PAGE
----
Please help my parents stop fighting. I’m really scared. There’s too much noise. I pray for them to stop yelling and arguing but it doesn’t help. Last week I saw my dad hit my mom. She was crying and I didn’t know what to do. I’m really scared and I don’t like it.
Are you living in fear and trying to hide it from your kids?
(News flash: your children know all about it.) They’re watching, listening and they feel the tension. Way too often, kids see the slaps, hear the crying, and are present to the anger. If you’re a parent, how can you rein it in over the holidays? Is it possible for you to avoid taking the bait, and instead, walk away from the fight? What would it take to commit to taking the high road?
In the long run, walking away helps you. It won’t be easy to walk away. You may need outside help or intervention. It might feel really frightening. Walking away from something you’re used to is tough. But for you and your children, it’ll be worth it.
How do parents stop fighting? They walk away from it over and over again.
I want my friends to play with me. But I feel as if the kids act like I’m weird and everyone’s looking at me. Why can’t they just play? I used to be able to have fun. Now I’m dragged around to appointments and have to talk to grown-ups all the time. It’s not fun and it’s not fair.
Your children want time away from school deadlines and away from the pressures of your fighting or divorce.
They also need adult help, maybe supervision, and certainly time with someone other than you who has the patience to listen. What they don’t understand is the pace with which you’re barking at them. Or what they’re doing wrong to warrant your frustration. They want time to play with their friends and they don’t understand why you’re always rushing them from place to place. Children just want to hang out and have fun again. They miss their friends and they want their old routines.
What children of all ages need is the reassurance that you are safe and thus, they are safe.
While you’re fighting whether pre or post-divorce, you know everything’s up in the air. The old routines are beginning to go away. It’s unfortunate, but of course, you don’t mean to take out your frustration on them. So, how can you slow down this winter? Are there pockets of time to have fun? Your kids need you to do new things with them so can you rally yourself and enjoy being together? As you create new traditions, tell yourself that the divorce and the fighting can wait and go enjoy some fun. You and your children need a break.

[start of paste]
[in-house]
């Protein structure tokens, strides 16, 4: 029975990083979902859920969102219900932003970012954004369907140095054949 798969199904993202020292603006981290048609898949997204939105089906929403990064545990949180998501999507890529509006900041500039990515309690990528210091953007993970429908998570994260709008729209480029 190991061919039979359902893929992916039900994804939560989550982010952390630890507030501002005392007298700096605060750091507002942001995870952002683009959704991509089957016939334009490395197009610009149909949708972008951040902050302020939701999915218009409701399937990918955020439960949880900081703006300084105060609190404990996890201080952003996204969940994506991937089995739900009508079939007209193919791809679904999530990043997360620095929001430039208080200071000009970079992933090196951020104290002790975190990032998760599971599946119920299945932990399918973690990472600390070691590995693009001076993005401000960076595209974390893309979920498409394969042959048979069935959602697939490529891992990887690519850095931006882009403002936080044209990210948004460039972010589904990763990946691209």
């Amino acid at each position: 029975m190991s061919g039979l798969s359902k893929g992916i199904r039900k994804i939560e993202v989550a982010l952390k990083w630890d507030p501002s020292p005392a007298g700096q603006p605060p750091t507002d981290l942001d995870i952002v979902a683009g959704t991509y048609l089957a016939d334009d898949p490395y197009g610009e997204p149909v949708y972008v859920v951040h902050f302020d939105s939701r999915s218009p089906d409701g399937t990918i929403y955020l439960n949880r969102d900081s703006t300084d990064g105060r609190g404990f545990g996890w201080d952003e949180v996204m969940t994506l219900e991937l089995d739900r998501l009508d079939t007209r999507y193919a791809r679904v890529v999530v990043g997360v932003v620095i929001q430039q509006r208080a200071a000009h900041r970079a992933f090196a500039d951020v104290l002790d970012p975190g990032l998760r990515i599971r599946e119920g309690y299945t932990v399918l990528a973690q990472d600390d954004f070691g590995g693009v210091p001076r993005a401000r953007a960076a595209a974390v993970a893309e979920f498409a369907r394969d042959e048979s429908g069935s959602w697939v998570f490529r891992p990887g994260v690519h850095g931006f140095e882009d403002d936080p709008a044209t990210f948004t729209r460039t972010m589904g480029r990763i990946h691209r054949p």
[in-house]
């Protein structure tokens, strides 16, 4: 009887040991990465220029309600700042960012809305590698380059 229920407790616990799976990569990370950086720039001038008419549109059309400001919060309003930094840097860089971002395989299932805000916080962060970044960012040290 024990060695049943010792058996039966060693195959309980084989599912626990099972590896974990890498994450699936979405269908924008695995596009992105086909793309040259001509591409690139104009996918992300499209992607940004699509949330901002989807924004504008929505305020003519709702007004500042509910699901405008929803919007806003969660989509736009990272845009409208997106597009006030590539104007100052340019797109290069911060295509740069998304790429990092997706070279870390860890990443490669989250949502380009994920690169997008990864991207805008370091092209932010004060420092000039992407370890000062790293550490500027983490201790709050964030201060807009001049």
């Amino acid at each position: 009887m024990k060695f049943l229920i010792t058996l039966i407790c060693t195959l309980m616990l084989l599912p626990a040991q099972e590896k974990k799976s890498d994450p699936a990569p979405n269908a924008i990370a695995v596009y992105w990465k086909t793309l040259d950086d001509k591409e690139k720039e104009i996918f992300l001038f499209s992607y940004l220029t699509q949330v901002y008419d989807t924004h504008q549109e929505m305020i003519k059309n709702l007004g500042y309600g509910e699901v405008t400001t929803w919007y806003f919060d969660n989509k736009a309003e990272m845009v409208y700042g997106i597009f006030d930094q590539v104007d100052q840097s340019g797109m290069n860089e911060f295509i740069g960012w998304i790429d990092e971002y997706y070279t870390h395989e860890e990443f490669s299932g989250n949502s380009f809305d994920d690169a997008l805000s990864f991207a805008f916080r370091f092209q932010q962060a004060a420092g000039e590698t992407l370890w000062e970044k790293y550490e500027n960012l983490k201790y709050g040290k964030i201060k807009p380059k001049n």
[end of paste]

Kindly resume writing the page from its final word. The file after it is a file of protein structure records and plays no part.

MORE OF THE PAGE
Please make my parents be parents. They’re making me decide what to do, like all of a sudden I’m the grown up. I hate it when they keep telling me things about each other. I don’t really care. Seriously. I have homework to do and friends to see. My mom keeps asking me to do stupid chores around the house and I don’t want to be around her. I also don’t want to see my dad in a new place or eat in restaurants with him and his new girlfriend.
Putting your children in the middle of decision making is really stressful for them.
You probably don’t mean to do so. But it’s really hard not to bring things up and vent or complain. Unfortunately, there’s no win in asking them to decide who to be with or whom to see and what to do. This is your role. Your child can’t be physically pulled in half – imagine that the next time you ask them to decide.
Instead, reach out to their other parent and make a pact to keep them out of the fight. In the long run, you will both have a relationship with your children. Try to remember that the parent who pulls them apart the most will ultimately lose. Also, today’s kids are really smart. When my parents divorced, we were the only family around. Your kids know the game you’re playing. They’re on to you!)
My sister and I want to go have some fun and all I hear is ‘we can’t afford to.’ What happened? Does this mean I can’t do my team sports next summer? Are we poor? Where will we be living? Why is grandpa putting food in the refrigerator and mom is always working now? This doesn’t feel right. Do I have to go get a job?
Children know when economic changes happen in their home.
All children see and feel the disparities between households and lifestyle. It is real to them and for those on the outside looking in, it’s not our place to pass judgment. Contrary to common belief, whether a family is in the 1% or the 99%, children can see, feel and experience the stress of trying to make ends meet. Furthermore, in their adolescence, they know you’re trying to keep up the lifestyle they once knew. Even when they’re testing you to see how far they can push.
Putting the children first means providing for their lifestyle and making their other home as comfortable as possible… for them!
When the fight extends to cutting the less monied spouse’s lifestyle just because it can be done, it’s harming your children. (News flash: it’s also mean-spirited and controlling.) A household that can’t maintain a familiar lifestyle, is stressful for everyone. Your children feel it and know it. They want their parents to stop fighting. Reassure them you’ve got this. help them understand the new choices to be made and avoid playing dirty – your children are watching.
This Holiday season, may you find peace and comfort in traditions and new practices. Hopefully, you will have some time to be with your children and some space to step away from the pressure. Instead of fighting, try spending time with neighbors and family. Each time you walk away from the fight, you get a much-needed break from the stress of separation.